Wherever possible, public transport is a better optional than personal transport. It is up to governments to encourage and facilitate the widespread and consistent availability of public transport - be that trains, buses, coaches, monorails or other services. Per passenger, they are better for the environment in producing fewer fumes, more economical for national fuel use, they reduce road congestion and are better for personal safety. They reduce national insurance costs (which are higher for personal vehicles) and improve national transport resilience and help prevent panic-buying when issues effect fuel supplies. Personal transport should be used as a last resort only when public transport is impossible.
Source: The Economist1
The advantages of using public transport are generally synonymous but wider than the advantages of using pooled transport (where people get together to undertake the same journey together, in the same vehicle). There are benefits for the greater good, such as environmental protection; and for personal gain such as increased safety.
Reduced damage to the environment. One bus emits far fewer fumes than twenty cars (especially if it uses LPG fuel). Train emissions of CO2 "per passenger/Km are, on average, approximately half that of travel by car"1.
Reduced use of fuel. "In 1999 UK road transport consumed 80 times as much energy as rail, while the distance travelled by road passengers and freight was only 15 times as much"1.
Reduced time spent on maintenance of personal vehicles.
No need to find parking spaces at your destination.
Reduced road congestion3.
“Buses and trains can help overcome congestion, reduce carbon emissions, offer far higher fuel efficiency per passenger mile than the average car journey and provide socially inclusive forms of transport. The green credentials of public transport have been firmly established.”
Some people hold that public transport acts to "provide a social service for the poor [but rail] passengers are in fact overwhelmingly middle-class"5. This is probably due to the massive benefits of making daily commutes in pooled transport, therefore meaning many businessmen and workers use it.
“Britain's railways have prospered over the past 10 years. Passenger numbers have risen by 40%, and trains now carry more people than they have in 50 years.”
Passenger travel aside, there are also benefits for increasing the rail network in general. Traintracks use up less space than roads, are more easily concealable so cause less visual disruption, and with increased rail coverage comes increased freight. "Carrying freight by rail results in an 80% cut in CO2 emissions per Kilogram carried compared to road haulage" and can replace 50 lorry movements1. This is a massive environmental and commercial saving.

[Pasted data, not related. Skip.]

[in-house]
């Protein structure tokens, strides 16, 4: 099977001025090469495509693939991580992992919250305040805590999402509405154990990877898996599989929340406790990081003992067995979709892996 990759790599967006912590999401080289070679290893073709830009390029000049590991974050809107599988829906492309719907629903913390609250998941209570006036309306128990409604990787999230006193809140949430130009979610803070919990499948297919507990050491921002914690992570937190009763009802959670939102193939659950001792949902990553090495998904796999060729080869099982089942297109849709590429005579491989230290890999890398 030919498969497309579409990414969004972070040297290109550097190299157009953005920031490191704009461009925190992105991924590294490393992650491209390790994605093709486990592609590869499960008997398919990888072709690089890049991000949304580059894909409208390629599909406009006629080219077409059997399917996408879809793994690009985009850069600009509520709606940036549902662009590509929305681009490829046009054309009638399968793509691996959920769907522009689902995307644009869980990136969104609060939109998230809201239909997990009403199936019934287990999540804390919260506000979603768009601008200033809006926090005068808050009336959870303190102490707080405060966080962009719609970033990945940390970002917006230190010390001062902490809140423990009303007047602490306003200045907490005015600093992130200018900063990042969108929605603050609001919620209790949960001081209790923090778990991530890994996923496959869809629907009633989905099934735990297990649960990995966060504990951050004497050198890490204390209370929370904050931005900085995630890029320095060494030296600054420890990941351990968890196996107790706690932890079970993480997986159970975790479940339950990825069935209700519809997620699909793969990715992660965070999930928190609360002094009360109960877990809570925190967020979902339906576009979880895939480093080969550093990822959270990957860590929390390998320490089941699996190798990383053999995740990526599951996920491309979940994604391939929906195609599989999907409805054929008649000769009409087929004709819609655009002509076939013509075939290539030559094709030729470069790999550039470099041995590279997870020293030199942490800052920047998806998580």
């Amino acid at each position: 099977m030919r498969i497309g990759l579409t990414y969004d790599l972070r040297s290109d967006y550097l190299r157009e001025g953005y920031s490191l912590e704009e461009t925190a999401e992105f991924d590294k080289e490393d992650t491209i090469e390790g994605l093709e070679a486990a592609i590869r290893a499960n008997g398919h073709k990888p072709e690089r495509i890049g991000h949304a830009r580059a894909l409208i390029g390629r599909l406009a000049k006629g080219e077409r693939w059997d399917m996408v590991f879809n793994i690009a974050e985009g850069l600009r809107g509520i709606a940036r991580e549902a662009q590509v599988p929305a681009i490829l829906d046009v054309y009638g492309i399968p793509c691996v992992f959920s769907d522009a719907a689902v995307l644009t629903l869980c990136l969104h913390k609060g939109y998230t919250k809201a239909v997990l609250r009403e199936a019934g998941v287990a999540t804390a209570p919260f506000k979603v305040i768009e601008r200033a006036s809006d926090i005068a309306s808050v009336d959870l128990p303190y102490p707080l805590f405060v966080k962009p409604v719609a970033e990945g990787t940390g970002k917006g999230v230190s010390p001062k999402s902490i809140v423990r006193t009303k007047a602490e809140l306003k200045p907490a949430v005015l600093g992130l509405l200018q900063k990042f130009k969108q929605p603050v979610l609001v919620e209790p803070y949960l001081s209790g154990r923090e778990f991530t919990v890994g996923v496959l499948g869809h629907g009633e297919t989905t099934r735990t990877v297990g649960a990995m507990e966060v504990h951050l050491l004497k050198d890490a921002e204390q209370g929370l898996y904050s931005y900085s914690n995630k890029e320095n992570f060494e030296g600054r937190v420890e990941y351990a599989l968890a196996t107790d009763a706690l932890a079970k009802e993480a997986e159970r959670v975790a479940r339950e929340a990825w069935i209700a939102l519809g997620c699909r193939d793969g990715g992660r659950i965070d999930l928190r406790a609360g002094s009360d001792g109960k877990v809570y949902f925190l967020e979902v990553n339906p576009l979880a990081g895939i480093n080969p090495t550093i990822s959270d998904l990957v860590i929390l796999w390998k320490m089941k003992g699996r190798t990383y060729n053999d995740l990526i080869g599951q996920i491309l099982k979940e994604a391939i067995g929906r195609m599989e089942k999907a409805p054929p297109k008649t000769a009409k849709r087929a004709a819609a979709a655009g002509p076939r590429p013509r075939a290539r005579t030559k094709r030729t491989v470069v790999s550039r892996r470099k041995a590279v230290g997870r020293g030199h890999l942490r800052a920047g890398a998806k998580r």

The cost to the environment is something that affects everyone. Economic concerns dictate that for future prosperity we must invest now, in a greener future. An initial cost will prevent massive costs later. Combining that with the freight savings of rail, it makes sense for governments and citizens to support the rail system.
There are additional advantages to saving on fuel usage, aside from the benefits to the environment. Politics and oil supplies are often uneasy bedfellows: by reducing fuel usage, we are making our country more independent of the major oil-supplying countries who sometimes disrupt our lives by restricting oil. If oil consumption dropped, then it will be less effective to use oil supply as a political weapon.
Open transport does not afford the same level of personal space or protection as a private car (especially psychologically).
Public transport is organised around fixed timetables, meaning that it is not always the practical way to travel due to conflicting arrangements.
Hardy-bodied people may be able to carry luggage over public transport, but on many occasions private transport is easier.
Many governments and local councils do not adequately protect public transport from disruptions and budgetting cuts, for example between 2010 and 2018 alone the UK reduced bus funding by 50%, on top of a longer-term policy of defunding.
In England and Wales, buses were privatised and deregulated in the 1980s7.Since then, the UK government - largely the Conservative Party - have systematically defunded services under the policy of commercialisation, having the effect of continually reducing the number of routes and the frequency of buses8 except in cities9. Remaining council-supported routes have been steadily defunded9; between 2010 and 2018 alone they lost 50% of their funding8,7. Bus Fares have risen and priced out commuters and individual travellors9. The result, according to the Campaign for Better Transport, is that "we are... seeing the emergence of `transport deserts´, with limited or no transport apart from individual cars"3 and unable to be a part of ordinary life planning. But the benefits of buses are clear10.
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